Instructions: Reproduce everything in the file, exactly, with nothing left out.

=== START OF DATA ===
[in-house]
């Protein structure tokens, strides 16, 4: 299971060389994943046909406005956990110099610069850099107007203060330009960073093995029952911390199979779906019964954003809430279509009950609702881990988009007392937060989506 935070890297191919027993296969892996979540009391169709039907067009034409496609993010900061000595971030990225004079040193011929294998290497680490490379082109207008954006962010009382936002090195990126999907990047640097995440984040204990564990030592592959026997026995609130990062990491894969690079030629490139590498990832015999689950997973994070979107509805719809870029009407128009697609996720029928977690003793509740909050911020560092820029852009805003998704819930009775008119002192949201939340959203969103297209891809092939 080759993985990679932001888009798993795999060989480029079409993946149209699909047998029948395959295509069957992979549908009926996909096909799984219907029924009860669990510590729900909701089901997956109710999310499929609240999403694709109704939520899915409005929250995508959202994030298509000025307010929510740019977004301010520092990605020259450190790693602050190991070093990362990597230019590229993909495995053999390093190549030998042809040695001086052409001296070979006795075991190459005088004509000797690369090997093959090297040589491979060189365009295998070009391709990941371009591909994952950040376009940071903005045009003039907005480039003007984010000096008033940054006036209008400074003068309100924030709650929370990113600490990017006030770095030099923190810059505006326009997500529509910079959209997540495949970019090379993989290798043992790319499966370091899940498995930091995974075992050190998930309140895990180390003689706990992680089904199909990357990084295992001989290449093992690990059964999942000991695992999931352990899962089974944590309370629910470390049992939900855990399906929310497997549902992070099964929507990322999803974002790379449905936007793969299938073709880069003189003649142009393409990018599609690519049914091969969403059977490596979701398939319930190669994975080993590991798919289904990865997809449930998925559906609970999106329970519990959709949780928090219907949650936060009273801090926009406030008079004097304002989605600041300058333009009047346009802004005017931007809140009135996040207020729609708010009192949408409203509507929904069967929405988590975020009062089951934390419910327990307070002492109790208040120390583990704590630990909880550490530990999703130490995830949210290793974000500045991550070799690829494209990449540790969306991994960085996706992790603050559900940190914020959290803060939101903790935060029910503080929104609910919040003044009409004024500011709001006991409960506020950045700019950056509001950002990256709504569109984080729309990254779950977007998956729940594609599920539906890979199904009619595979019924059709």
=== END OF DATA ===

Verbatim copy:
[in-house]
């Protein structure tokens, strides 16, 4: 299971060389994943046909406005956990110099610069850099107007203060330009960073093995029952911390199979779906019964954003809430279509009950609702881990988009007392937060989506 935070890297191919027993296969892996979540009391169709039907067009034409496609993010900061000595971030990225004079040193011929294998290497680490490379082109207008954006962010009382936002090195990126999907990047640097995440984040204990564990030592592959026997026995609130990062990491894969690079030629490139590498990832015999689950997973994070979107509805719809870029009407128009697609996720029928977690003793509740909050911020560092820029852009805003998704819930009775008119002192949201939340959203969103297209891809092939 080759993985990679932001888009798993795999060989480029079409993946149209699909047998029948395959295509069957992979549908009926996909096909799984219907029924009860669990510590729900909701089901997956109710999310499929609240999403694709109704939520899915409005929250995508959202994030298509000025307010929510740019977004301010520092990605020259450190790693602050190991070093990362990597230019590229993909495995053999390093190549030998042809040695001086052409001296070979006795075991190459005088004509000797690369090997093959090297040589491979060189365009295998070009391709990941371009591909994952950040376009940071903005045009003039907005480039003007984010000096008033940054006036209008400074003068309100924030709650929370990113600490990017006030770095030099923190810059505006326009997500529509910079959209997540495949970019090379993989290798043992790319499966370091899940498995930091995974075992050190998930309140895990180390003689706990992680089904199909990357990084295992001989290449093992690990059964999942000991695992999931352990899962089974944590309370629910470390049992939900855990399906929310497997549902992070099964929507990322999803974002790379449905936007793969299938073709880069003189003649142009393409990018599609690519049914091969969403059977490596979701398939319930190669994975080993590991798919289904990865997809449930998925559906609970999106329970519990959709949780928090219907949650936060009273801090926009406030008079004097304002989605600041300058333009009047346009802004005017931007809140009135996040207020729609708010009192949408409203509507929904069967929405988590975020009062089951934390419910327990307070002492109790208040120390583990704590630990909880550490530990999703130490995830949210290793974000500045991550070799690829494209990449540790969306991994960085996706992790603050559900940190914020959290803060939101903790935060029910503080929104609910919040003044009409004024500011709001006991409960506020950045700019950056509001950002990256709504569109984080729309990254779950977007998956729940594609599920539906890979199904009619595979019924059709």